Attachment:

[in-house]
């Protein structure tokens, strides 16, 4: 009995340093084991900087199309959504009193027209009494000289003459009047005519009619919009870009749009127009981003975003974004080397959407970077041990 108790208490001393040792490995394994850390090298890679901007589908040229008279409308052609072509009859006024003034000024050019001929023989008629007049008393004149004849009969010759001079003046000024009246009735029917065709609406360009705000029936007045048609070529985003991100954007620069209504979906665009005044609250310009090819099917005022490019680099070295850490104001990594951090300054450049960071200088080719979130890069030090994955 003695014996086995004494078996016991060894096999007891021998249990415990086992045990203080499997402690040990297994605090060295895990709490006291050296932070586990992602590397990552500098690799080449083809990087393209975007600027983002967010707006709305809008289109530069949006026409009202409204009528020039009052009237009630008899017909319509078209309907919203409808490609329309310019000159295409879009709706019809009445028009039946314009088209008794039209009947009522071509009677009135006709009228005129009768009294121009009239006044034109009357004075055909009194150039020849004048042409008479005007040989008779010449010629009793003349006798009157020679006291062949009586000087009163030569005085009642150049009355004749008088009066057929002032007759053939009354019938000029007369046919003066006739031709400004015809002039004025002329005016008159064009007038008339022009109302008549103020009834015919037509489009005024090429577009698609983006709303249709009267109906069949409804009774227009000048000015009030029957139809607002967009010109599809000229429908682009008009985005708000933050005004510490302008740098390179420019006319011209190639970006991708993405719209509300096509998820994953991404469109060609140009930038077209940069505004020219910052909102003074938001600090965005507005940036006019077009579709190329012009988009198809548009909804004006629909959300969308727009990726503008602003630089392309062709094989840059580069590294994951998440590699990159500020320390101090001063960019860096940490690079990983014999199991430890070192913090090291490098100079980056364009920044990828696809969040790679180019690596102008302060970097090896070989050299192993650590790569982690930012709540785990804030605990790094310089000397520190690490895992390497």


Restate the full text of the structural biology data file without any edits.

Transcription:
[in-house]
């Protein structure tokens, strides 16, 4: 009995340093084991900087199309959504009193027209009494000289003459009047005519009619919009870009749009127009981003975003974004080397959407970077041990 108790208490001393040792490995394994850390090298890679901007589908040229008279409308052609072509009859006024003034000024050019001929023989008629007049008393004149004849009969010759001079003046000024009246009735029917065709609406360009705000029936007045048609070529985003991100954007620069209504979906665009005044609250310009090819099917005022490019680099070295850490104001990594951090300054450049960071200088080719979130890069030090994955 003695014996086995004494078996016991060894096999007891021998249990415990086992045990203080499997402690040990297994605090060295895990709490006291050296932070586990992602590397990552500098690799080449083809990087393209975007600027983002967010707006709305809008289109530069949006026409009202409204009528020039009052009237009630008899017909319509078209309907919203409808490609329309310019000159295409879009709706019809009445028009039946314009088209008794039209009947009522071509009677009135006709009228005129009768009294121009009239006044034109009357004075055909009194150039020849004048042409008479005007040989008779010449010629009793003349006798009157020679006291062949009586000087009163030569005085009642150049009355004749008088009066057929002032007759053939009354019938000029007369046919003066006739031709400004015809002039004025002329005016008159064009007038008339022009109302008549103020009834015919037509489009005024090429577009698609983006709303249709009267109906069949409804009774227009000048000015009030029957139809607002967009010109599809000229429908682009008009985005708000933050005004510490302008740098390179420019006319011209190639970006991708993405719209509300096509998820994953991404469109060609140009930038077209940069505004020219910052909102003074938001600090965005507005940036006019077009579709190329012009988009198809548009909804004006629909959300969308727009990726503008602003630089392309062709094989840059580069590294994951998440590699990159500020320390101090001063960019860096940490690079990983014999199991430890070192913090090291490098100079980056364009920044990828696809969040790679180019690596102008302060970097090896070989050299192993650590790569982690930012709540785990804030605990790094310089000397520190690490895992390497």